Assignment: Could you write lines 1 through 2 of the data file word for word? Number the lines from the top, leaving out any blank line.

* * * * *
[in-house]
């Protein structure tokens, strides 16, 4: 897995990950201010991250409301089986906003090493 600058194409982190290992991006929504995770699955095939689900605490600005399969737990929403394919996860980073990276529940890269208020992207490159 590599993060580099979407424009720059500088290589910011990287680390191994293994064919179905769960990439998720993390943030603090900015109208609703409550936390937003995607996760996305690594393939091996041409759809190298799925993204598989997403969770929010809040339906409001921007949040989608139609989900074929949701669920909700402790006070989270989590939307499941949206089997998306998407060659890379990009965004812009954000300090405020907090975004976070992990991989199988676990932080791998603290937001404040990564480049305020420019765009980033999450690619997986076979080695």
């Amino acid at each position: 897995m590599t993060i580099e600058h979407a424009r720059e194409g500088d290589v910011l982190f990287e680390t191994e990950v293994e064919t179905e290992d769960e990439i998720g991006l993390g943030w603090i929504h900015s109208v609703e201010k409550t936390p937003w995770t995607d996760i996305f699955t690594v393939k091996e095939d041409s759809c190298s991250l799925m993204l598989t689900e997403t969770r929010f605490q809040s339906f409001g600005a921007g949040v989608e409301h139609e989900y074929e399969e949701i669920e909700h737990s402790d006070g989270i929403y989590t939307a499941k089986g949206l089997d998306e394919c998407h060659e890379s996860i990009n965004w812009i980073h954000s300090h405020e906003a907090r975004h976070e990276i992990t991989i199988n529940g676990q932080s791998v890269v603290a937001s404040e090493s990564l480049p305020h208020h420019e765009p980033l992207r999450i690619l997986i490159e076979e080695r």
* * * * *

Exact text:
[in-house]
């Protein structure tokens, strides 16, 4: 897995990950201010991250409301089986906003090493 600058194409982190290992991006929504995770699955095939689900605490600005399969737990929403394919996860980073990276529940890269208020992207490159 590599993060580099979407424009720059500088290589910011990287680390191994293994064919179905769960990439998720993390943030603090900015109208609703409550936390937003995607996760996305690594393939091996041409759809190298799925993204598989997403969770929010809040339906409001921007949040989608139609989900074929949701669920909700402790006070989270989590939307499941949206089997998306998407060659890379990009965004812009954000300090405020907090975004976070992990991989199988676990932080791998603290937001404040990564480049305020420019765009980033999450690619997986076979080695």